Generic Name: METRONIDAZOLE - INJECTION Pronounced: (MET-roe-NYE-da-zole) Metronidazole In NaCl (Iso-Os) IV Precautions
Before using metronidazole, tell your doctor or pharmacist
if you are allergic to it; or to other nitroimidazoles such as tinidazole; or
if you have any other allergies. This product may contain inactive ingredients,
which can cause allergic reactions or other problems. Talk to your pharmacist
for more details.
Before using this medication, tell your doctor or
pharmacist your medical history, especially of:
severe kidney problems (not producing any urine)
nervous system disorders (e.g., seizures)
history of alcohol use/abuse
using a feeding/medication tube inserted in the nose
Avoid alcoholic beverages while using this medication and
for at least 3 days after finishing this medicine because severe stomach...
Urinary incontinence in women has widely been accepted as a result of aging. We now know this is not true. As I have mentioned in several previous blogs, you don’t have to be wet. There are many cures for the multitude of causes of urinary incontinence. But what if the problem has really nothing to do with your bladder. What I’m talking about is referred to as “Functional Incontinence”. Functional incontinence is when a person has a physical condition that limits his or her ability to get to the toilet in a timely fashion, and the bladder will reflexively empty in a normal fashion. For example, someone who recently broke a hip or leg cannot walk quickly to the bathroom to empty the bladder. This can be very frustrating not only for the patient but for family members. I often have patients brought to my office by family members who complain that, let’s say their mother, smells like urine and they want me to fix her incontinence . After a detailed history and physical I find that ...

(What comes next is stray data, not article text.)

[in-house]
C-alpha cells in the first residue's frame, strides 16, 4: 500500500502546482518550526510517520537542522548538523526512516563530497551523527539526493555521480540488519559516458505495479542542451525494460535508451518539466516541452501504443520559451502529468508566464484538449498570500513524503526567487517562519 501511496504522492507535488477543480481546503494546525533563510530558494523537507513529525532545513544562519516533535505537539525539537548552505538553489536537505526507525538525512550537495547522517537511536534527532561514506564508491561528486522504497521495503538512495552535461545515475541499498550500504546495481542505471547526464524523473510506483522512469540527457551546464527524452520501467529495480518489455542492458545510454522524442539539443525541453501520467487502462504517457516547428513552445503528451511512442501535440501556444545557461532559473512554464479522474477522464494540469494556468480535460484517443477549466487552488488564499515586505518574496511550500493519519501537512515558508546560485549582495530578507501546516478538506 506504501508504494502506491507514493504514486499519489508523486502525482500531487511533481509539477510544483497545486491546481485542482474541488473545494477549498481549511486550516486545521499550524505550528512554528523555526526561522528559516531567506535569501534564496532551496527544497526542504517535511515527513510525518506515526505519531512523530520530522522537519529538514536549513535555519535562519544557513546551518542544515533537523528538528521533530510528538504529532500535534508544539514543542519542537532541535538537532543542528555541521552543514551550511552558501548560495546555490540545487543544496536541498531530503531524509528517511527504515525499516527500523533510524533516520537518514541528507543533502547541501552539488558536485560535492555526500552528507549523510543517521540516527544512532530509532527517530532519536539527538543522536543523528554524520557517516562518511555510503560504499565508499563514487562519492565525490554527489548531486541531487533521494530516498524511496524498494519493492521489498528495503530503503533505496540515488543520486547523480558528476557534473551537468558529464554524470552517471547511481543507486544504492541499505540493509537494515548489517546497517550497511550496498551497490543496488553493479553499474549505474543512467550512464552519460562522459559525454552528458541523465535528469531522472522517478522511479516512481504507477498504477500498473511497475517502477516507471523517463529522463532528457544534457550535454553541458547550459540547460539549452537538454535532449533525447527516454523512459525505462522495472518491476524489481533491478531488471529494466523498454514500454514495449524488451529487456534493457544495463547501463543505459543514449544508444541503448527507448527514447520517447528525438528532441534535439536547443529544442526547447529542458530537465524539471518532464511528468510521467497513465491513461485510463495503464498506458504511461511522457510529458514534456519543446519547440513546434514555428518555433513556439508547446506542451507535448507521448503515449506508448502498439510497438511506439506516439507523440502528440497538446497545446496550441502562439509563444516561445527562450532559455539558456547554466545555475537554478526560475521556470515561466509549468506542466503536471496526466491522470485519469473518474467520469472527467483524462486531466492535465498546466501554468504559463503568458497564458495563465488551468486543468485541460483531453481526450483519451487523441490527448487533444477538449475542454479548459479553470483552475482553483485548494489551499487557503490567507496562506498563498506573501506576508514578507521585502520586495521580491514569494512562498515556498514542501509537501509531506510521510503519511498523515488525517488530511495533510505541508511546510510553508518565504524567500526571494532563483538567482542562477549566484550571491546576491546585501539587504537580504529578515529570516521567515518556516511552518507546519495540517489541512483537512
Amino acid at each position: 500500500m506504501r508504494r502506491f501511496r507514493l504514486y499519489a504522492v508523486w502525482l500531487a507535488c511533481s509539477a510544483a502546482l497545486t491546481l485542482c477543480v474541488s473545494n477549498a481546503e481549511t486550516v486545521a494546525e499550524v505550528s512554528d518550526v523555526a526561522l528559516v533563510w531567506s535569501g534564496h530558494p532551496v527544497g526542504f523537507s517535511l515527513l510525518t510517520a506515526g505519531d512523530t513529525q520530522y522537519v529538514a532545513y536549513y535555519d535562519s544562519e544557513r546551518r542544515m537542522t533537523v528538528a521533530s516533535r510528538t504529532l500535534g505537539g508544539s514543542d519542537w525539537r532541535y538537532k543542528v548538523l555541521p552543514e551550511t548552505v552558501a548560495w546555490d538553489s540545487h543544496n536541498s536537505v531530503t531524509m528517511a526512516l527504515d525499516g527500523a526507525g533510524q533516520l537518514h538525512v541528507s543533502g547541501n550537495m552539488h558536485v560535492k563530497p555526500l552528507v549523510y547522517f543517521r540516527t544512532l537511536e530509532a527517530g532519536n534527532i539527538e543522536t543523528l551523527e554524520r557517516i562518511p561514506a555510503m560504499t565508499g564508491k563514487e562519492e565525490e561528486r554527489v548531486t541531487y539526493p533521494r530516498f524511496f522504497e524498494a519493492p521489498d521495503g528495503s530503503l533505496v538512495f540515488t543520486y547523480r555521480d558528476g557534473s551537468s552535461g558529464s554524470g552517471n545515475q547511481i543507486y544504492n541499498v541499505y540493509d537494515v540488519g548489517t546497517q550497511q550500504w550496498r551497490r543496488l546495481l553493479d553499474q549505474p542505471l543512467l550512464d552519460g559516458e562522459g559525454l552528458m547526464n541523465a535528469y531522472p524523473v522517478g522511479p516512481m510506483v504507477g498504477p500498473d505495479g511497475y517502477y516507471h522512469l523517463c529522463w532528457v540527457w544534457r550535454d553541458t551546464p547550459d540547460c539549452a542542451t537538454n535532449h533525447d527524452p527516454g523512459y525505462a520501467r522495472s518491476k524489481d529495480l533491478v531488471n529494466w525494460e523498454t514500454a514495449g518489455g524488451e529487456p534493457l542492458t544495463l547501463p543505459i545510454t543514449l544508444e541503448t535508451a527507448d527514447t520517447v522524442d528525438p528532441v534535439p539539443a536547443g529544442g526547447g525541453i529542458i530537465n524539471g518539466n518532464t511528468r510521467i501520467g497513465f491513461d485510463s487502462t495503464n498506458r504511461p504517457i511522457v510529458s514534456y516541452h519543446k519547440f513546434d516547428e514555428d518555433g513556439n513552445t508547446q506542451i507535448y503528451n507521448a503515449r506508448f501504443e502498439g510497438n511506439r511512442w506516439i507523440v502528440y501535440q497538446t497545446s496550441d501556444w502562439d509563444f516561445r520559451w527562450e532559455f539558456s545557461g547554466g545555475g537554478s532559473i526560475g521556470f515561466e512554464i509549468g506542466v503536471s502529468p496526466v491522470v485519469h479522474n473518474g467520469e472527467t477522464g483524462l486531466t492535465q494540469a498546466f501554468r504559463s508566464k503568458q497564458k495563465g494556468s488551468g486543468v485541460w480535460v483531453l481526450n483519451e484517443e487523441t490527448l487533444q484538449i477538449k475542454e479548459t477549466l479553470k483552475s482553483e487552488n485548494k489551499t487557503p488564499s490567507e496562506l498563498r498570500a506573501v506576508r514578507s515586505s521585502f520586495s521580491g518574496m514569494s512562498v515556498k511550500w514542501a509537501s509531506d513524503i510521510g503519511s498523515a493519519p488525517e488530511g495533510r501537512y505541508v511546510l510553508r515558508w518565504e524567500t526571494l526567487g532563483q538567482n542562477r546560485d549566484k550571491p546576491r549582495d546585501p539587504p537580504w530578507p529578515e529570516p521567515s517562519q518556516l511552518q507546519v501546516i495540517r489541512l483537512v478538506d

Definition Bladder stones are hard buildups of minerals that form in the urinary bladder. Alternative Names Stones - bladder; Urinary tract stones; Bladder calculi Causes, incidence, and risk factors Bladder stones are usually the result of another urologic problem, such as: Bladder diverticulum Enlarged prostate Neurogenic bladder Urinary tract infection Approximately 95% of all bladder stones occur in men. Bladder stones are much less common than kidney stones . Bladder stones may occur when urine in the bladder is concentrated and materials crystallize. Bladder stones may also result from foreign objects in the bladder.
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